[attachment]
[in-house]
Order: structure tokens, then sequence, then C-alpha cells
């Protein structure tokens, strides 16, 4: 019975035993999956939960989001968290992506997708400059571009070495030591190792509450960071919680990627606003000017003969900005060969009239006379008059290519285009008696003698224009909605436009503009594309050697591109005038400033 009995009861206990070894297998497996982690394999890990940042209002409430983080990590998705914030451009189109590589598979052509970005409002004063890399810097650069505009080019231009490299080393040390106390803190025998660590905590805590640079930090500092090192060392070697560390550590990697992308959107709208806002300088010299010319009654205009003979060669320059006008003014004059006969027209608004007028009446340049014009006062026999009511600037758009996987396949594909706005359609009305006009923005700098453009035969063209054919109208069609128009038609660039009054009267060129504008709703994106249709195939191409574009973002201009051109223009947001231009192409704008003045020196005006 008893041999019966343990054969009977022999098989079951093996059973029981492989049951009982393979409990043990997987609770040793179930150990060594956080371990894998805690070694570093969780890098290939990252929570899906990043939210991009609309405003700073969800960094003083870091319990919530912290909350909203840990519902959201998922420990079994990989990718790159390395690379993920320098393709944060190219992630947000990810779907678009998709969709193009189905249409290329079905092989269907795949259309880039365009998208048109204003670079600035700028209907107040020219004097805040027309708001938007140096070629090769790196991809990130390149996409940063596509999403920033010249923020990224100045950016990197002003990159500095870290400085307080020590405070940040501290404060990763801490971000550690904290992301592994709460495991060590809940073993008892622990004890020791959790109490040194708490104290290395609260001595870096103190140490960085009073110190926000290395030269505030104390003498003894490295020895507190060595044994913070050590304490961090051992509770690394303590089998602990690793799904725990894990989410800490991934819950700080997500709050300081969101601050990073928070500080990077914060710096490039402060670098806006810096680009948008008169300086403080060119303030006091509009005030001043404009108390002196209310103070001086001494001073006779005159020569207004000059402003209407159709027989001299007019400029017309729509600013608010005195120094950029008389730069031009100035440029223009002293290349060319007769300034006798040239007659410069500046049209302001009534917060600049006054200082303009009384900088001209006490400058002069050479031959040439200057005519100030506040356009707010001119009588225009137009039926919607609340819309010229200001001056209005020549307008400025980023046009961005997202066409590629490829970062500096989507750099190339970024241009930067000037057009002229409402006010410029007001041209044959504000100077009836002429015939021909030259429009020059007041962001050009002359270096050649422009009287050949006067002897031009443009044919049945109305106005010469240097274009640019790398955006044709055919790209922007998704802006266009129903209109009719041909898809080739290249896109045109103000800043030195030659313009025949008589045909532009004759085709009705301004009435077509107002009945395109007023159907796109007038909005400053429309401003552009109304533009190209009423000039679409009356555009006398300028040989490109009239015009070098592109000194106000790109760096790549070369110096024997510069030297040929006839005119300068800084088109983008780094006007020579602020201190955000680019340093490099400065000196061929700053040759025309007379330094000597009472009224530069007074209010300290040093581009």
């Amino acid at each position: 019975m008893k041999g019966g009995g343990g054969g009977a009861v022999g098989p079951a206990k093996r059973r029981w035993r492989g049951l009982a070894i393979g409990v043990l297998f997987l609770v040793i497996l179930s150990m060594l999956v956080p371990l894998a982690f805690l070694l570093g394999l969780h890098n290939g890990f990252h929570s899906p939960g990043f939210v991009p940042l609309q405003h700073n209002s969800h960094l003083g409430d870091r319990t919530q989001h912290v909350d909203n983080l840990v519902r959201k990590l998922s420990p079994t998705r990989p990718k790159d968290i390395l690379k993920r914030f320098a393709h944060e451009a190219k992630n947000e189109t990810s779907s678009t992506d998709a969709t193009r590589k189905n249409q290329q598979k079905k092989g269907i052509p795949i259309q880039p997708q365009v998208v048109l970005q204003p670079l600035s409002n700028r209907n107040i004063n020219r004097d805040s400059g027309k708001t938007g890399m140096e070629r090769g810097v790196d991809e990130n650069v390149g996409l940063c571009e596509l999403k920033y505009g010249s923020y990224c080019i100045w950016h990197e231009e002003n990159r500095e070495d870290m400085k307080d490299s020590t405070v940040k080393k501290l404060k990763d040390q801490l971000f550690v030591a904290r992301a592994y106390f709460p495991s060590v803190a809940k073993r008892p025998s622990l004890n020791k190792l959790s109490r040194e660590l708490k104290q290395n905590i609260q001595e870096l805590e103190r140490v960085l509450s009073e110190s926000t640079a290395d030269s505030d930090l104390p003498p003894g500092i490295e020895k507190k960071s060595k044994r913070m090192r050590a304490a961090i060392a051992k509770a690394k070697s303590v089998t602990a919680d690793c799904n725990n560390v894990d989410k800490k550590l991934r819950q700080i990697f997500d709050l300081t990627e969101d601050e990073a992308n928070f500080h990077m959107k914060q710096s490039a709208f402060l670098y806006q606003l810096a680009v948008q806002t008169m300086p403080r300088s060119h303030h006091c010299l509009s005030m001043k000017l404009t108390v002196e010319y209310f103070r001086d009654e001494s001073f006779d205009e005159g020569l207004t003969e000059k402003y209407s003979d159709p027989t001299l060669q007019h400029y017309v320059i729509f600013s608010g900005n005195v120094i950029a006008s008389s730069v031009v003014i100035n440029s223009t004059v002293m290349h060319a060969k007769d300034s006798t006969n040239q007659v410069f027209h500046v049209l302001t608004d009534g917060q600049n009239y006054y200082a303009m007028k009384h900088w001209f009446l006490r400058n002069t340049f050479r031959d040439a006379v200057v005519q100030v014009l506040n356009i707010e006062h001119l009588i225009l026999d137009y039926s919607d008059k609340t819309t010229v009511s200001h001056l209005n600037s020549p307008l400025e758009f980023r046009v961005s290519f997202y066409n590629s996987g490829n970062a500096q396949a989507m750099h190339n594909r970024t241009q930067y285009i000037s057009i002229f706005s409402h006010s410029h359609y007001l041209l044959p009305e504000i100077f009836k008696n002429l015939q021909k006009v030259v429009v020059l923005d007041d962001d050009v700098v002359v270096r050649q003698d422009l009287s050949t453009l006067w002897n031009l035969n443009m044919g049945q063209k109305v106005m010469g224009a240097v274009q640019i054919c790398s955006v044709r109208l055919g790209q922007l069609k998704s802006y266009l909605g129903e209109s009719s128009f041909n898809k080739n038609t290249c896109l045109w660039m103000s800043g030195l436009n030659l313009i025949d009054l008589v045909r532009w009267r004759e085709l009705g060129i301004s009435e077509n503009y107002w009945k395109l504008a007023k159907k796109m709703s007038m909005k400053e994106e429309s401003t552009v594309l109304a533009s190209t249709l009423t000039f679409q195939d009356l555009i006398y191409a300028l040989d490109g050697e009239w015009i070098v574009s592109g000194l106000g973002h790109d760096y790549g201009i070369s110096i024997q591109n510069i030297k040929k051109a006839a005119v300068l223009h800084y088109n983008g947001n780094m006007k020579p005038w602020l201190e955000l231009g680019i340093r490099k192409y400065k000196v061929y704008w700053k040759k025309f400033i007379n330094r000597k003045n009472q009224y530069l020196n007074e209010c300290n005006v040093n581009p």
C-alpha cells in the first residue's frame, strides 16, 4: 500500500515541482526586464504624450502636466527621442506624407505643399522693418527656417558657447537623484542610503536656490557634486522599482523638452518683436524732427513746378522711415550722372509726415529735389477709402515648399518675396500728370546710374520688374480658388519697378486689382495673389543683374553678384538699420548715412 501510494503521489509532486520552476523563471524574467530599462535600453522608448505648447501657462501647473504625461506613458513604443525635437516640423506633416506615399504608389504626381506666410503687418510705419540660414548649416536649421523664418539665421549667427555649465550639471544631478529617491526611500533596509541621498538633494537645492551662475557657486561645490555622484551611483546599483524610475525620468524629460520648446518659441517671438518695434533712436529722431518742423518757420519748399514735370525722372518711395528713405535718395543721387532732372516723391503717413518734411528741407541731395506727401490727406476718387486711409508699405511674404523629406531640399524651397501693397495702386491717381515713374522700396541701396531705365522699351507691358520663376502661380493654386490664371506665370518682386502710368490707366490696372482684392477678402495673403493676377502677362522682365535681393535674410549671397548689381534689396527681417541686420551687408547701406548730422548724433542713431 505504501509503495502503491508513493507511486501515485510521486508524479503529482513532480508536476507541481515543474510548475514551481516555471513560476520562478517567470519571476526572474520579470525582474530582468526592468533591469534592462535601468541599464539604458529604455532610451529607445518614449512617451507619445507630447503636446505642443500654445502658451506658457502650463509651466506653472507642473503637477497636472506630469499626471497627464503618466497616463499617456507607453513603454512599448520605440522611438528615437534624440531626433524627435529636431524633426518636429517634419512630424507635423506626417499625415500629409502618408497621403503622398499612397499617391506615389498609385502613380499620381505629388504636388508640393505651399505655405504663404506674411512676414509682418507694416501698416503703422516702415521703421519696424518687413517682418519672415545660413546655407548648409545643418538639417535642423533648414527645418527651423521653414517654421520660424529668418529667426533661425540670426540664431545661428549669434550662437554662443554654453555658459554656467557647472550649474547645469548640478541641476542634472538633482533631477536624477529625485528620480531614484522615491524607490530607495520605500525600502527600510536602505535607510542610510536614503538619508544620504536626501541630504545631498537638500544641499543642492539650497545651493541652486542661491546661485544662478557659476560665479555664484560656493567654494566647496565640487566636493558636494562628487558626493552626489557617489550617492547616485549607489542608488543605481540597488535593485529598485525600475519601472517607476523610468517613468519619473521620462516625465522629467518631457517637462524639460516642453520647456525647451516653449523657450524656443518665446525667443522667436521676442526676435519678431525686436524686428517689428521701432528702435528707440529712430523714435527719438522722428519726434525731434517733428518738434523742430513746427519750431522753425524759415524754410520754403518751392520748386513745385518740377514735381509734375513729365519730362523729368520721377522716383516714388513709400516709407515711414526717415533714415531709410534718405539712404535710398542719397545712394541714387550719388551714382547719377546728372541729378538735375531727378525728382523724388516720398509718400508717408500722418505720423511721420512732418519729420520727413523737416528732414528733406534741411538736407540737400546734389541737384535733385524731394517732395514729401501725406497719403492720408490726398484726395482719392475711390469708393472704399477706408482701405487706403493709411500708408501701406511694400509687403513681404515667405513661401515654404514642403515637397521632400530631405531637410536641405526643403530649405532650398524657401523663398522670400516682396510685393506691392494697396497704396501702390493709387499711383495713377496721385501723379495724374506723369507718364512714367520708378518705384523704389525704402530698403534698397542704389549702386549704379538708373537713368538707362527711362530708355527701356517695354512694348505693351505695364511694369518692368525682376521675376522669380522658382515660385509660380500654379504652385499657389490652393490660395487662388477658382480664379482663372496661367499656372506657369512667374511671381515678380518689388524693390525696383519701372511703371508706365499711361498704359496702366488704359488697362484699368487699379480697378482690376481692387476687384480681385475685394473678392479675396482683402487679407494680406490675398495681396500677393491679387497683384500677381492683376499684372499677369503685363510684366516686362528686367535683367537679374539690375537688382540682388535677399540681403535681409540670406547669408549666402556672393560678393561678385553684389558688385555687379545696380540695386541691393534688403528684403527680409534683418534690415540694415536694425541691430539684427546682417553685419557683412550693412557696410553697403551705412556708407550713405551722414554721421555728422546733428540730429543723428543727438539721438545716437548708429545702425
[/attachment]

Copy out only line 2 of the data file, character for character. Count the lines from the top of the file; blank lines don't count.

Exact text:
Order: structure tokens, then sequence, then C-alpha cells